The new report, “Transformative Innovation: 2022 VCU Economic and Social Impact Report,” builds on the 2017 report by looking even more deeply into VCU’s social and cultural impact as well as the university’s economic impact.
The report’s section on talent explores how VCU is meeting the regional workforce needs and advancing equity and economic mobility for all Virginians. It provides information on who VCU students are, how they are doing and the importance of student success for the university, the Richmond region and Virginia. And it details how VCU advances workforce development opportunities.
A section on “place” documents the economic and community impact of VCU and VCU Health and how they influence the region’s “quality of place.” Among the highlights are the RTR Teacher Residency Program in the School of Education that trains teachers with expertise in high-needs areas and high-needs schools; the Institute for Contemporary Art at VCU; and the priority of VCU and VCU Health to address social determinants of health, generating programs to focus on housing, food insecurity, workforce development, legal aid, homelessness as well as prevention education and health needs for VCU Health patients and other community residents.
The section on innovation, “From Research to Thriving Communities,” assesses VCU and VCU Health’s contribution to the innovation ecosystem. That work includes the scope of VCU’s research, its translation from the lab to the community, its promotion of entrepreneurship and business development among students, faculty, staff and regional employers and how the response to COVID-19 is advancing a whole new model of transformative innovation.
Leading that effort is VCU Innovation Gateway, a full-service technology transfer office charged with facilitating commercialization of university inventions, including providing support to VCU start-up companies. In 2021, Innovation Gateway supported 160 new invention disclosures — a 20 percent increase over the previous year and a more than 50 percent increase in licensing revenues, at $3.7 million. In its support of entrepreneurship, VCU Innovation Gateway nurtured 14 start-ups based on university intellectual property, including seven that were formed last fiscal year.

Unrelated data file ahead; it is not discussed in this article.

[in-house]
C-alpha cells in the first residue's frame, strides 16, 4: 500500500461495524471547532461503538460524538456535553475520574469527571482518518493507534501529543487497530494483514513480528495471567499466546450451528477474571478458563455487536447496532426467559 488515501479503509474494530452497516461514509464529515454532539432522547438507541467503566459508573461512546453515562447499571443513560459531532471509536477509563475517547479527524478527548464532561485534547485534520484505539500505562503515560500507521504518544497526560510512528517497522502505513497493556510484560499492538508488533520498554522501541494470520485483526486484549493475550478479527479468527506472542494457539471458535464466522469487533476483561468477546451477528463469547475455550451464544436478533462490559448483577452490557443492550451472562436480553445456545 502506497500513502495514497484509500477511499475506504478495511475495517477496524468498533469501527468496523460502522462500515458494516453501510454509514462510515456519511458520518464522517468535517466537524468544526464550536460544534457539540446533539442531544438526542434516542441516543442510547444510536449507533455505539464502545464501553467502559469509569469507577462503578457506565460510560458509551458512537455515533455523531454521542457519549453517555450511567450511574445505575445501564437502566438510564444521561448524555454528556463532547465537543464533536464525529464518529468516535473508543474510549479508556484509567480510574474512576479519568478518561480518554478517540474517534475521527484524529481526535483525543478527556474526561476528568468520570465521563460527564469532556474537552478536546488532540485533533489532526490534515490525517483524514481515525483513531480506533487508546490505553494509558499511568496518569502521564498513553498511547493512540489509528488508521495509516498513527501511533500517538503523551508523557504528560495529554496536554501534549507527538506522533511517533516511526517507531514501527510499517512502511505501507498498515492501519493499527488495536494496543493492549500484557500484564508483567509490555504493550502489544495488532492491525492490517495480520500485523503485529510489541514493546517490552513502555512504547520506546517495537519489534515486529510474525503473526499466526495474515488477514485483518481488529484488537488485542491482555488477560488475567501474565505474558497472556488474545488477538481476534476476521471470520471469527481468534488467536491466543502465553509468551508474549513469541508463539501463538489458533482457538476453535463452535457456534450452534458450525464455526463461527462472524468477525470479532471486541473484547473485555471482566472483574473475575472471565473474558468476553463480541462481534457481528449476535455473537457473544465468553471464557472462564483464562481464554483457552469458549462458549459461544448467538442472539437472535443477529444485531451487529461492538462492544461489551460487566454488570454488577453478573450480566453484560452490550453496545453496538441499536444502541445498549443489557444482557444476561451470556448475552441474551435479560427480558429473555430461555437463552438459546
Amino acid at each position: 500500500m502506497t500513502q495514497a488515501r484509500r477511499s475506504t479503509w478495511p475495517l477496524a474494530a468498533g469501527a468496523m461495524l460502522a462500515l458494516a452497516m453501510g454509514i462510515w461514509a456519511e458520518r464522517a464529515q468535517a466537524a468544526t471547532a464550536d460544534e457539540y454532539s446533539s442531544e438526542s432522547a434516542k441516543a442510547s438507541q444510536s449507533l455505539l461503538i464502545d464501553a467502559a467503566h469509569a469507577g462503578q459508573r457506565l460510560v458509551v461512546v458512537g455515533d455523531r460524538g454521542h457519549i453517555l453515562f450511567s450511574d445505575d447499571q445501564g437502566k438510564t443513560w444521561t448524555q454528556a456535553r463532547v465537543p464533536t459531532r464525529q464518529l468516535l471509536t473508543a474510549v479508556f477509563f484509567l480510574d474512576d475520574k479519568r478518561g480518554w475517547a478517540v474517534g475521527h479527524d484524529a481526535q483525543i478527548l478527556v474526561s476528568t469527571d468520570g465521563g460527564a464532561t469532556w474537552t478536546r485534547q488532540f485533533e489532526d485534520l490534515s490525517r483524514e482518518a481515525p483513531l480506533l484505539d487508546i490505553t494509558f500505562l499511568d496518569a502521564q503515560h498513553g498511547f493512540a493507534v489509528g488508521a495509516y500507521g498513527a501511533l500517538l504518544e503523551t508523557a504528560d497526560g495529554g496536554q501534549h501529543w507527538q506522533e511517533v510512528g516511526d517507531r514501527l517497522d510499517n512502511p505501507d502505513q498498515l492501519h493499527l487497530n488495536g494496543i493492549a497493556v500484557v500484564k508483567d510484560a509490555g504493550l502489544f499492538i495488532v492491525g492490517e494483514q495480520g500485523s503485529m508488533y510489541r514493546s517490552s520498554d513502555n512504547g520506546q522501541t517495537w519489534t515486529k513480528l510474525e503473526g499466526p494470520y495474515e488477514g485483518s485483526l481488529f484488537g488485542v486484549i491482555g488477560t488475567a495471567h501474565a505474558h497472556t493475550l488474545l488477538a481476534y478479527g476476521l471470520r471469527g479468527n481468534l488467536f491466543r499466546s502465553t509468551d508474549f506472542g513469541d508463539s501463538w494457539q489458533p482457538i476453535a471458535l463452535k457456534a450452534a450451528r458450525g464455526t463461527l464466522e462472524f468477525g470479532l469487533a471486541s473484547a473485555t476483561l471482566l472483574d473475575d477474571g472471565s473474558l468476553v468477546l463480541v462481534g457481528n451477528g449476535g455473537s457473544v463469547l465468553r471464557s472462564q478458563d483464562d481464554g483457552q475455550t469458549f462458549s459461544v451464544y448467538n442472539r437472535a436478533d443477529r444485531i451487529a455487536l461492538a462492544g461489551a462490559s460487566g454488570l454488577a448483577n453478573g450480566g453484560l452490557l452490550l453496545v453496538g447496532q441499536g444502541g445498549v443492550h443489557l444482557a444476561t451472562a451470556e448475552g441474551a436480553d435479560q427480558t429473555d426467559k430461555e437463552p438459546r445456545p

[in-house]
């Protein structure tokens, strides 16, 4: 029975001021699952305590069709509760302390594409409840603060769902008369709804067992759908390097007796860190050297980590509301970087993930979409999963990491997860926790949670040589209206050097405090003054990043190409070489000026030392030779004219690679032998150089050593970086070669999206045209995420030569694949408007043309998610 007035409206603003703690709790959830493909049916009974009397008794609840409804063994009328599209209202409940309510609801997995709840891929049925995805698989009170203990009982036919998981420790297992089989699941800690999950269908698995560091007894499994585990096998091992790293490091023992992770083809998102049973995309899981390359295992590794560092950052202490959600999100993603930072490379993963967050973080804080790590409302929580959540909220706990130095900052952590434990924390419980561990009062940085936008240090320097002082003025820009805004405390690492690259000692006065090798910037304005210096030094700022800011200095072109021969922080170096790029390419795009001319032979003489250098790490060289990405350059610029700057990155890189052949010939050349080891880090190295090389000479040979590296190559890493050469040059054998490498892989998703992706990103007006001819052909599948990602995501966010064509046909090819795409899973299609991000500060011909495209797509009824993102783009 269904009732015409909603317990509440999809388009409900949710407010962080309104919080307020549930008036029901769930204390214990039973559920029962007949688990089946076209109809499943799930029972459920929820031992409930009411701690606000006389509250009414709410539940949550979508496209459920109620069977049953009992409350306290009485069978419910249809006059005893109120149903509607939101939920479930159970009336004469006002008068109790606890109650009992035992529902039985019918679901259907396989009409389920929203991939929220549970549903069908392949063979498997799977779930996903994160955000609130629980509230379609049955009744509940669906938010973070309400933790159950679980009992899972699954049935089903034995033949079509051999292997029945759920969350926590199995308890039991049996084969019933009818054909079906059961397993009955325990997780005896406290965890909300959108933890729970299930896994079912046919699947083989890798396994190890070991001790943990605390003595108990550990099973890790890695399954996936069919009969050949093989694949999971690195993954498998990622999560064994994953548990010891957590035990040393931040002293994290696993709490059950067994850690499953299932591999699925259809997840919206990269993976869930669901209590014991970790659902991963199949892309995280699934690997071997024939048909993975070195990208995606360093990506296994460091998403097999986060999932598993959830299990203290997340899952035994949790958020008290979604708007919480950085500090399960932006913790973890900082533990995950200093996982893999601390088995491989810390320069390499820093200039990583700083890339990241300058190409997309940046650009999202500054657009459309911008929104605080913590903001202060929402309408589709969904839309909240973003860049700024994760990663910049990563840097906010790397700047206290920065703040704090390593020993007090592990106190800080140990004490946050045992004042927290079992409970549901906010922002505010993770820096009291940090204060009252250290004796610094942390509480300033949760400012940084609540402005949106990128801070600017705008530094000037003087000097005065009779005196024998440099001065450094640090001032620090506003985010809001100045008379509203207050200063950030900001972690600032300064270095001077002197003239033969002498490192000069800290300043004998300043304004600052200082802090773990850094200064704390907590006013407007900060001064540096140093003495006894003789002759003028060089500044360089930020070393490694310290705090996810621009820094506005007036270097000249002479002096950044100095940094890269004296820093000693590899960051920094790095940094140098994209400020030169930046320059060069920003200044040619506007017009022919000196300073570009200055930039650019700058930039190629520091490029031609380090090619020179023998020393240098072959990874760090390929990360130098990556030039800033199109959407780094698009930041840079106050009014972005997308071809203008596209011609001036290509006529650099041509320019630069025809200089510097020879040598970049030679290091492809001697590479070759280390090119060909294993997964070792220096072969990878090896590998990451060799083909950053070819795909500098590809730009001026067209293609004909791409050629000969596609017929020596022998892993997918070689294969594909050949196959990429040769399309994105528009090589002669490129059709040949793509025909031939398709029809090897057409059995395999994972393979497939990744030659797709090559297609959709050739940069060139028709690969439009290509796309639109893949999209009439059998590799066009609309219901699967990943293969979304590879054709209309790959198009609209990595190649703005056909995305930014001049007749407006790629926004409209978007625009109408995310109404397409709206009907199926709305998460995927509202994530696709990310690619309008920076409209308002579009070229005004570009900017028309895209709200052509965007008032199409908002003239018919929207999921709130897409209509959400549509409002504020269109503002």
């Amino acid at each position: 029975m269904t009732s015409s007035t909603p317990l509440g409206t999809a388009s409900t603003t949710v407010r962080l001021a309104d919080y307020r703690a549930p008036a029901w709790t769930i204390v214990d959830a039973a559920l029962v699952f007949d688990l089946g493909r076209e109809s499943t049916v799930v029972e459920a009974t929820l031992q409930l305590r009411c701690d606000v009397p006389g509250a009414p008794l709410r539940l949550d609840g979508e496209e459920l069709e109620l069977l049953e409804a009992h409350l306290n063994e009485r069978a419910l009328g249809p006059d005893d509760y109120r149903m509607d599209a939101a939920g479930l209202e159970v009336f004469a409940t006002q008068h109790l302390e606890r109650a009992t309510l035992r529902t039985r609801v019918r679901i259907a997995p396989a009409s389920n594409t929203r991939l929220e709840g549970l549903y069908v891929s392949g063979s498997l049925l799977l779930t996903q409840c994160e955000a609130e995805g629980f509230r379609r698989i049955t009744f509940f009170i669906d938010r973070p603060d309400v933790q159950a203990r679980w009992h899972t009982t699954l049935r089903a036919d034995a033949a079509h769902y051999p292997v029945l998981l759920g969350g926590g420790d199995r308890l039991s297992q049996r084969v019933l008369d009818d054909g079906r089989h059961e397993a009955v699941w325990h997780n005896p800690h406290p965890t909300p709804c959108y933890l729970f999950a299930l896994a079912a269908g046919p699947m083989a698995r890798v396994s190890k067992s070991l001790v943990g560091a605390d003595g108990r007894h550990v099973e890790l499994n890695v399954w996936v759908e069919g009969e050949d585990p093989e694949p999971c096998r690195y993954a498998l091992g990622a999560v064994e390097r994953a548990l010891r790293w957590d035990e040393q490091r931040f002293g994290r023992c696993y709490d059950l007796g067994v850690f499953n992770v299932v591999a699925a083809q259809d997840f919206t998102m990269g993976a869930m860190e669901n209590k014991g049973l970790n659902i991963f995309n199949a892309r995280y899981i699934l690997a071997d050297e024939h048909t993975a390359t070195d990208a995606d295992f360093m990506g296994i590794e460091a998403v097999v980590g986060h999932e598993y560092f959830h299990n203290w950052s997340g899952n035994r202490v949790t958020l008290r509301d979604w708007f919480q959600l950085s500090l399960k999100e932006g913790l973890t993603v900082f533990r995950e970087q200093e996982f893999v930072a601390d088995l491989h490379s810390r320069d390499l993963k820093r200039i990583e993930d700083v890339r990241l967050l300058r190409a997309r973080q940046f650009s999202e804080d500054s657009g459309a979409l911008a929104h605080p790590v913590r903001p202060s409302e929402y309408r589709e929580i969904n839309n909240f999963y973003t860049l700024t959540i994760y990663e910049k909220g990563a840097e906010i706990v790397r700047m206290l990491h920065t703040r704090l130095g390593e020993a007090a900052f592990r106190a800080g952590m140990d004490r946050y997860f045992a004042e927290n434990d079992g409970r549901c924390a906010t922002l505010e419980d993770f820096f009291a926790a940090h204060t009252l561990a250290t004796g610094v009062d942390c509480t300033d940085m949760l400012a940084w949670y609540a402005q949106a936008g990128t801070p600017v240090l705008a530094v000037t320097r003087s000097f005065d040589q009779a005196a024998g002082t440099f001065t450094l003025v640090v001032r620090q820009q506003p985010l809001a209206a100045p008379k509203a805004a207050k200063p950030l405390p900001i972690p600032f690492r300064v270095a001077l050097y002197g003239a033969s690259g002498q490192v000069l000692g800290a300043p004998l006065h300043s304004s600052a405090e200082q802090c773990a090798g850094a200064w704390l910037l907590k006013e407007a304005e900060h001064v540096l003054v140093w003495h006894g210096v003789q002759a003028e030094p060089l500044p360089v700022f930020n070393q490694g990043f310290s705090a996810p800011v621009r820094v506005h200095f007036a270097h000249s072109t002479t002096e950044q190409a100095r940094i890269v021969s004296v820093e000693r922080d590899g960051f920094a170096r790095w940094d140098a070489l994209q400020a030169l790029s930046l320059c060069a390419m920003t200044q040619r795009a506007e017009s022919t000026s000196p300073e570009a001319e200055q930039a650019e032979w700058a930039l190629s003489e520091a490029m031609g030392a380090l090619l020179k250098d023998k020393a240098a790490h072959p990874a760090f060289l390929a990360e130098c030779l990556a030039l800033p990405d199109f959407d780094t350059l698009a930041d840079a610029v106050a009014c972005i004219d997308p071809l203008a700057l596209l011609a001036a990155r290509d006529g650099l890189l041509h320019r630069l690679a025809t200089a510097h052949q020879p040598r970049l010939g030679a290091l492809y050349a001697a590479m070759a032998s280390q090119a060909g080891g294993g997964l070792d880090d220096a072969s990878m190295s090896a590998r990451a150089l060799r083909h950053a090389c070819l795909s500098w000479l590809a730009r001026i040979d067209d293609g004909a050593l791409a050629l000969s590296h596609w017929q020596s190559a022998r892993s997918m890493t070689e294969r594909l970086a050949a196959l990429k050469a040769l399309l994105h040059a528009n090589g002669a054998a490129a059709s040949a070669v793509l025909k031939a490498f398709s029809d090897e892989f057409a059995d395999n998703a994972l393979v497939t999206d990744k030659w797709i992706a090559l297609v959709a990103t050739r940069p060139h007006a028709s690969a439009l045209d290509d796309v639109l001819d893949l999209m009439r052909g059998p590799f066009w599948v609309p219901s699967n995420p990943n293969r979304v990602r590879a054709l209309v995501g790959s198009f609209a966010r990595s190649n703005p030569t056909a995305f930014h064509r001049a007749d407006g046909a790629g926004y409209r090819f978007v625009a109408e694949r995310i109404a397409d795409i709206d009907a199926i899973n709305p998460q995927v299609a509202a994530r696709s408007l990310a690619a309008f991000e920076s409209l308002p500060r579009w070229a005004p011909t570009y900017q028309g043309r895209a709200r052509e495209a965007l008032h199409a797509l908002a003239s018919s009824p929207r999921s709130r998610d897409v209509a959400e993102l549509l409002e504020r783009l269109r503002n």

“VCU research creates technologies and products that improve health and enrich the quality of life within our communities,” said Ivelina Metcheva, Ph.D., VCU’s assistant vice president for innovation and head of VCU Innovation Gateway. “We also know external partnerships are critical to our success, which is why we are focused on finding ways to collaborate with companies, investors, and entrepreneurial minds in our communities to nurture our IP and startups.”
The report also highlights several specific growth areas where VCU is committed to improve.
In the area of talent, these include a commitment to addressing inequities at the graduate level, especially in areas of medical, pharmacy and dental, by increasing the number of underrepresented minorities in those programs. Along with that goal is a commitment to increasing the number of underrepresented minority students who graduate with science, technology, engineering, math and health undergraduate degrees.
For place, it highlights the university’s commitment to increasing the number of female, minority and small vendors that contract with VCU. And for innovation, it includes the goal of increasing the number of underrepresented minority faculty startups.
The full report is available at president.vcu.edu/reports-and-initiatives/impact-2022/.